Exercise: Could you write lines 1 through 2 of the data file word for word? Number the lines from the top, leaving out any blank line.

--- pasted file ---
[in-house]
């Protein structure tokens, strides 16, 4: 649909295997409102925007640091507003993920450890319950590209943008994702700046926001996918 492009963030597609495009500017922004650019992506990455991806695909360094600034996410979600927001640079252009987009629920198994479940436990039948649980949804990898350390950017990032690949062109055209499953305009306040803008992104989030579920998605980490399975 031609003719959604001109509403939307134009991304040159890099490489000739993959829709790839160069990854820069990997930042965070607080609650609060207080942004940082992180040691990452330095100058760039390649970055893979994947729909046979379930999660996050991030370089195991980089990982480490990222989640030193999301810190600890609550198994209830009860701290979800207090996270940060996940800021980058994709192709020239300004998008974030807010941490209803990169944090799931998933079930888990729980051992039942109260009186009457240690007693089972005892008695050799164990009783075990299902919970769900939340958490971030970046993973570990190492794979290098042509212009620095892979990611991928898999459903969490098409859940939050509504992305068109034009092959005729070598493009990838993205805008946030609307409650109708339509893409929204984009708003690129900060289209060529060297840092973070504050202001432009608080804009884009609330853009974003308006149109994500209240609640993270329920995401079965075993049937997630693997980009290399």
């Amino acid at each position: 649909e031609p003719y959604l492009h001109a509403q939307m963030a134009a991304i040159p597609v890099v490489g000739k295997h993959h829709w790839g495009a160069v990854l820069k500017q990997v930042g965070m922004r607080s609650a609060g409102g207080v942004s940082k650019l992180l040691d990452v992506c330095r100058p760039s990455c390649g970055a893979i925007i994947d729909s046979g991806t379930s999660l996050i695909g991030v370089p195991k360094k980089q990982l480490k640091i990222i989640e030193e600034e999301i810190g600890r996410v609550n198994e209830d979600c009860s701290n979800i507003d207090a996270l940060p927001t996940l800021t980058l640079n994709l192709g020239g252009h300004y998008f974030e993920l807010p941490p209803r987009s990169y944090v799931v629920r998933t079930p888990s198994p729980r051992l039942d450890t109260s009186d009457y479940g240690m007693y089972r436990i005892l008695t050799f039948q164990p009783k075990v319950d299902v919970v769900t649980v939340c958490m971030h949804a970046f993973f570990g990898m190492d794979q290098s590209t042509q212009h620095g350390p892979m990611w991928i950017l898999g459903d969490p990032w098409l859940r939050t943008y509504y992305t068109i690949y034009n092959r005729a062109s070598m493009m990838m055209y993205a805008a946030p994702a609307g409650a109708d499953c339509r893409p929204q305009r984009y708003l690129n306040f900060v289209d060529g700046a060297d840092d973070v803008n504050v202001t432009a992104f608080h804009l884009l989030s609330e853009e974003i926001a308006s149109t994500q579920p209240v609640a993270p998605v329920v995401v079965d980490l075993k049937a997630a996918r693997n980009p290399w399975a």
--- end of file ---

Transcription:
[in-house]
């Protein structure tokens, strides 16, 4: 649909295997409102925007640091507003993920450890319950590209943008994702700046926001996918 492009963030597609495009500017922004650019992506990455991806695909360094600034996410979600927001640079252009987009629920198994479940436990039948649980949804990898350390950017990032690949062109055209499953305009306040803008992104989030579920998605980490399975 031609003719959604001109509403939307134009991304040159890099490489000739993959829709790839160069990854820069990997930042965070607080609650609060207080942004940082992180040691990452330095100058760039390649970055893979994947729909046979379930999660996050991030370089195991980089990982480490990222989640030193999301810190600890609550198994209830009860701290979800207090996270940060996940800021980058994709192709020239300004998008974030807010941490209803990169944090799931998933079930888990729980051992039942109260009186009457240690007693089972005892008695050799164990009783075990299902919970769900939340958490971030970046993973570990190492794979290098042509212009620095892979990611991928898999459903969490098409859940939050509504992305068109034009092959005729070598493009990838993205805008946030609307409650109708339509893409929204984009708003690129900060289209060529060297840092973070504050202001432009608080804009884009609330853009974003308006149109994500209240609640993270329920995401079965075993049937997630693997980009290399």